Services sector could take £27bn hit by 2030
British service sector exports could take a 35 billion US dollar hit (£27.9 billion) by 2030 if the UK loses access to the EU's single market or faces protectionist US trade policies following Donald Trump's presidency, a new report claims.
Research conducted by HSBC and Oxford Economics warns that service exports could be knocked 4% lower to around 860 billion US dollars (£686 billion) by 2030 if tariff and non-tariff barriers are introduced in the years ahead.
America's global trade partners are looking for signs that Mr Trump might back down from protectionist campaign rhetoric that could put international trade agreements at risk, while Britain's financial services industry anxiously awaits news over whether the UK will pursue a so-called hard Brexit.
It would see Britain give up tariff-free trade and EU passporting rights for financial services, in order to take control of immigration.
Service exports - which include financial services, legal advice and consulting, passenger airlines, and IT - already accounted for 44% of total UK exports in 2015 at 345 billion US dollars (£275 billion), compared to 30% in 2000.
The EU currently accounts for around 38% of total UK service exports.
But the potential hit to EU-bound service exports could be partially offset by greater trade with emerging economies and the US - assuming relations with America remain strong, the report said.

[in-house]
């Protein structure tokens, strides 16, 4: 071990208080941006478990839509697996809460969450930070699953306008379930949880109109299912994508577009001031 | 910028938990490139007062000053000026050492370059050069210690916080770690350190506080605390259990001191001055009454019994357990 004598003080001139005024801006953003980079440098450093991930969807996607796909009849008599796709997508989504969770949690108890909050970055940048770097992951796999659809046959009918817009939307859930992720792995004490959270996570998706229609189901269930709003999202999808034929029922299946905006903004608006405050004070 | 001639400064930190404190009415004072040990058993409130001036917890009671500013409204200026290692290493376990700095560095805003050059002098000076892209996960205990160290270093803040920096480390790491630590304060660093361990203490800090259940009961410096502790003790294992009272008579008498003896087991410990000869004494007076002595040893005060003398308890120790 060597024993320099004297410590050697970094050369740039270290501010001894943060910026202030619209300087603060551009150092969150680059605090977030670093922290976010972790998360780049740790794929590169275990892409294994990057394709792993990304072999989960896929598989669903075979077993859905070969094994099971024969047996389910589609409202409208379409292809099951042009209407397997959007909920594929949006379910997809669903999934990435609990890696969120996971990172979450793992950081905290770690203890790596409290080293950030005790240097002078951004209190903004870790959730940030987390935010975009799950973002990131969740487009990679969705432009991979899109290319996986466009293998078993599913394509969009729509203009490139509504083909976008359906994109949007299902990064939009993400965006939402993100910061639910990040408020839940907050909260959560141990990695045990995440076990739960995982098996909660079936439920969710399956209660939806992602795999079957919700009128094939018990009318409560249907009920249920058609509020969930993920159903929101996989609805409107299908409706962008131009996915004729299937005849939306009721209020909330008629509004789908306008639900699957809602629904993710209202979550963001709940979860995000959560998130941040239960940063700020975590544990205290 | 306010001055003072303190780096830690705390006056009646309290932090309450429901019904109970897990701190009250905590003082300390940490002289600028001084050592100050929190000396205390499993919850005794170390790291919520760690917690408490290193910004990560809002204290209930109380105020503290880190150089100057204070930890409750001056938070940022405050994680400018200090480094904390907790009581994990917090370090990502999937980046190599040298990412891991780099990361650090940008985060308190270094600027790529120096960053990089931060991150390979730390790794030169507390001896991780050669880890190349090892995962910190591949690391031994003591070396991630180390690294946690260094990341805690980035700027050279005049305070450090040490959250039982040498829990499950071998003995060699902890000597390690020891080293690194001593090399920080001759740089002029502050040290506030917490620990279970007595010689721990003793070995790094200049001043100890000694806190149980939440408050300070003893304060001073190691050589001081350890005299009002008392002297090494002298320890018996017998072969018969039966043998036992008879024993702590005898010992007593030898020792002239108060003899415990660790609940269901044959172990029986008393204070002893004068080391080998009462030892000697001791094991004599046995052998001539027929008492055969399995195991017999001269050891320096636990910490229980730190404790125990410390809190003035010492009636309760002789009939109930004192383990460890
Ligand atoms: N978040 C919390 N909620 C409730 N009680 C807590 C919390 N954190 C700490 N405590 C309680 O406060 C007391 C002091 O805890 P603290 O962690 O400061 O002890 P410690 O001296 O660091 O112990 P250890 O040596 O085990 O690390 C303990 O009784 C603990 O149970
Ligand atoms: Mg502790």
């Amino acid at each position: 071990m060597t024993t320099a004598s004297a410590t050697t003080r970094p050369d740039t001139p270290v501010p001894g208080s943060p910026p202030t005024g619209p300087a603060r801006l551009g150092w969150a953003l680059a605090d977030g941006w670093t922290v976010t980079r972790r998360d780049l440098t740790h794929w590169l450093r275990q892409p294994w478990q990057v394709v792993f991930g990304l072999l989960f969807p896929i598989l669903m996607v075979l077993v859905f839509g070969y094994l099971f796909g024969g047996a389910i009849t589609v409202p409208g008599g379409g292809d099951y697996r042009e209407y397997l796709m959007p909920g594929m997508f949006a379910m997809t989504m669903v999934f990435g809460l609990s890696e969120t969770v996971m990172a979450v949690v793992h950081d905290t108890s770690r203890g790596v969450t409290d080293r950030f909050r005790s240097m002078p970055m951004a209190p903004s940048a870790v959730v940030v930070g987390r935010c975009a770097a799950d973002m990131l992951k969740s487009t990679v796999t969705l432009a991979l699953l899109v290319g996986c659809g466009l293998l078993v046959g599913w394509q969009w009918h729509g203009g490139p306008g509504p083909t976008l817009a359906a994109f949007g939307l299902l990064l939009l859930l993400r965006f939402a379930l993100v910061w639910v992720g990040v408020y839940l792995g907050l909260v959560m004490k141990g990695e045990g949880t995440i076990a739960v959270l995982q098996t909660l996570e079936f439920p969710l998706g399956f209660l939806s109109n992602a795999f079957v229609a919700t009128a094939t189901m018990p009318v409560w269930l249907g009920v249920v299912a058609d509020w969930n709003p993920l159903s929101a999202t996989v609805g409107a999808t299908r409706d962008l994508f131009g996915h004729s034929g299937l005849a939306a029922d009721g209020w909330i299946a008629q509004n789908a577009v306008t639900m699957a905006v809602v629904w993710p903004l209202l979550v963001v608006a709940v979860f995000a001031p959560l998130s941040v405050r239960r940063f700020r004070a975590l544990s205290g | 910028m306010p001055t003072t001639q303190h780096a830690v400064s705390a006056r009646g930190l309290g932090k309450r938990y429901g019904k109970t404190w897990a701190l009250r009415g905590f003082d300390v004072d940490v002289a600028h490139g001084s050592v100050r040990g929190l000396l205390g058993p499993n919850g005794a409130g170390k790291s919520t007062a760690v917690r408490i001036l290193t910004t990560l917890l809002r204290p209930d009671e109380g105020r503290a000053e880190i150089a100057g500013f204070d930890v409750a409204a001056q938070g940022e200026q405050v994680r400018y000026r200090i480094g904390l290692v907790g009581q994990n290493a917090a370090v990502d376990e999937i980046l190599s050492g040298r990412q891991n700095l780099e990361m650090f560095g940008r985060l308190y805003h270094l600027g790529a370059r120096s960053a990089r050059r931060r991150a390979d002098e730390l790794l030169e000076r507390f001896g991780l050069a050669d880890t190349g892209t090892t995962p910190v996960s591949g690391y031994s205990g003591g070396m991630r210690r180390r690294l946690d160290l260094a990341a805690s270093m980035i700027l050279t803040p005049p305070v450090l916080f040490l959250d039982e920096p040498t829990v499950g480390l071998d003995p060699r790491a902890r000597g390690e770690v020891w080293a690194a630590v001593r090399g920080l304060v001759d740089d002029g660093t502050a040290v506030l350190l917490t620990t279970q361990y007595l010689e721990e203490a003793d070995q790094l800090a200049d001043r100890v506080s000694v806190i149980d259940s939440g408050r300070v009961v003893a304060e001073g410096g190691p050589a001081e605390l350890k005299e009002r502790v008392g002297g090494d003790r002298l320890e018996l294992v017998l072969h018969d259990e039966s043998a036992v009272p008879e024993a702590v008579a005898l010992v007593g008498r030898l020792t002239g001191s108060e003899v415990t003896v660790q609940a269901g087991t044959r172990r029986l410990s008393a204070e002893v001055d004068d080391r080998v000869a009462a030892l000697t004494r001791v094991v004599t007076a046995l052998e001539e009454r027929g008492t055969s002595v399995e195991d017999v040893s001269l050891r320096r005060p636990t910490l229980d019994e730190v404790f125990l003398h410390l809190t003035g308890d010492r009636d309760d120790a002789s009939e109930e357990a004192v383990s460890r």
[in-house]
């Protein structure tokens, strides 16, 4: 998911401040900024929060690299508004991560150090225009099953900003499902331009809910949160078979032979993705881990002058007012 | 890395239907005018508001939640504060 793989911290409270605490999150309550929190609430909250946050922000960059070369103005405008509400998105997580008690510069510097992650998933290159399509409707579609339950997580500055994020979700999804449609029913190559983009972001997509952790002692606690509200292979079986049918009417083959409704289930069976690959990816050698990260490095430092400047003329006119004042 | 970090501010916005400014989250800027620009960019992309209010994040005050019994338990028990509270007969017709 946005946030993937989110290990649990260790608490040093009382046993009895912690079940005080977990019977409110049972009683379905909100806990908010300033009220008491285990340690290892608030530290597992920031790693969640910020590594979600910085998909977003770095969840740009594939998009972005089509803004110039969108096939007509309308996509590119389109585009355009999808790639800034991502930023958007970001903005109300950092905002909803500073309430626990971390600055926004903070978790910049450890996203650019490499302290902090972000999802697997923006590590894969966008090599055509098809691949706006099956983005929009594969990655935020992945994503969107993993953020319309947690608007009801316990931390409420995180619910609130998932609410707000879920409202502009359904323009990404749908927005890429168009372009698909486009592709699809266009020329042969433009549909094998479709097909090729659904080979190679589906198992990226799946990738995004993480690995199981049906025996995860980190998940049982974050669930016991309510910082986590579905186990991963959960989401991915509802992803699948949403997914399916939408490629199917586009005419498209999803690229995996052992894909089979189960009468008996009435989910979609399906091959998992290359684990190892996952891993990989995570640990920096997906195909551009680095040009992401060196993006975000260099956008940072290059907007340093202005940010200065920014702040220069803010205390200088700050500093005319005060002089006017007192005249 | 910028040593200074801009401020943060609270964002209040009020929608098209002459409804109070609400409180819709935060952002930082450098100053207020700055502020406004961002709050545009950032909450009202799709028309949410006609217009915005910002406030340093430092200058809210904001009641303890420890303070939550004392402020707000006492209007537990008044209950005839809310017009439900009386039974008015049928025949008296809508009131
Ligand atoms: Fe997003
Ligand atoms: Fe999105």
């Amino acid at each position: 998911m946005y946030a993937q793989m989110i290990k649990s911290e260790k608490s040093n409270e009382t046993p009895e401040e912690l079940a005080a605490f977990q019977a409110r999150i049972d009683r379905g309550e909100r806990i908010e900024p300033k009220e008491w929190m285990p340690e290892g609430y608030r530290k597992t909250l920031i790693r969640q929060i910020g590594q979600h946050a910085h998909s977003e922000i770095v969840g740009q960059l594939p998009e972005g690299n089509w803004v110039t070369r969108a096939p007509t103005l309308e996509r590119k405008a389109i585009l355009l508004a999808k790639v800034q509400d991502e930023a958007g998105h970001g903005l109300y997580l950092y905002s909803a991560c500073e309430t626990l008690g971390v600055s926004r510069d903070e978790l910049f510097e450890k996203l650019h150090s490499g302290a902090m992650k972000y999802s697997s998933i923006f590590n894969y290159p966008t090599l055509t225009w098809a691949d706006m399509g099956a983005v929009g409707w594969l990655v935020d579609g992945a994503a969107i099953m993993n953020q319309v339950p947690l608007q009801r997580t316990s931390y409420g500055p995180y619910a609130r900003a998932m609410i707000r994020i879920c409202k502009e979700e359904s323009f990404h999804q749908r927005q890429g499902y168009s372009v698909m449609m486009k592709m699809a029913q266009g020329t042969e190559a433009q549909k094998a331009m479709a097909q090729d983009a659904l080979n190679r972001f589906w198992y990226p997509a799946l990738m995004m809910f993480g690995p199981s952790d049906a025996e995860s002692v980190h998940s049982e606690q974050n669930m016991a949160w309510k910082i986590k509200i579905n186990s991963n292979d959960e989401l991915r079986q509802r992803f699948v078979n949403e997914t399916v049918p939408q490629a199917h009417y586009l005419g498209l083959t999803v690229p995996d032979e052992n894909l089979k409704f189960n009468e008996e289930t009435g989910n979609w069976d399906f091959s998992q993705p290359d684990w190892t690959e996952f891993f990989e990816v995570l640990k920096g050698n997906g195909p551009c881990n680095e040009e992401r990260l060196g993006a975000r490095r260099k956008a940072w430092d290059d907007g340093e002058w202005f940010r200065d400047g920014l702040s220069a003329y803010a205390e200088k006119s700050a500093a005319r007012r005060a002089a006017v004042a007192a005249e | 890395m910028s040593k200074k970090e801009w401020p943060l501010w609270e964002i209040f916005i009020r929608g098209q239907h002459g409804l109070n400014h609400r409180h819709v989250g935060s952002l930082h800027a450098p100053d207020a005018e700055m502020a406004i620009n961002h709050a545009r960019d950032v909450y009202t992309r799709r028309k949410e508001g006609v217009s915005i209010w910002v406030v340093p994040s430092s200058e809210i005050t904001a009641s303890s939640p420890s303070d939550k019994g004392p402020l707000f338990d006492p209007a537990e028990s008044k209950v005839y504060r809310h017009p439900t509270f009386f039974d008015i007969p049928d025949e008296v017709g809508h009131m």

Barring trade disruptions, the report's base case projections are for service sector exports to surge to 895 billion US dollars (£714.5 billion) by 2030, as the industry reaps the benefits of technological advances and a growing middle class in emerging markets like India which will help increase demand.
Markets like India are set to be part of the 10 fastest growing export destinations for the UK in the long term.
Dan Howlett, HSBC's UK head of corporate banking, said: "That's not to play down the importance of the EU as a trading partner.
"But I do feel that over time, with technology helping to assist things, and the fact that we feel there will be a material pickup in consumer spending in those emerging economies, we feel that's going to put our services sector in very good shape."
Among the top five service exporters, the UK is one of the only countries set to gain market share by 2030, rising from 7.1% in 2015 to 7.2%.
That is compared to America's project loss of market share from 15.6% to 13.2% , France's drop from 5% to 4.6%, and Germany's reduction from 5.3% to 4.8%.
China is the only other top exporter expect to gain a bigger slice of the services export market, rising 5.9% to 6.6% by 2030.
Mr Howlett said that the UK is already particularly competitive in a number of service sectors including legal advice.
"Legal services is a good example, where it may not be a huge part of UK GDP - at just under 2% - but the reality is that the UK legal market is far more international, for example, than the US legal market."
He also highlighted the strength of the consulting industry and education, and said he was confident the UK would remain a leader in financial services.
"It's an important part of our international revenues ... I don't see that changing."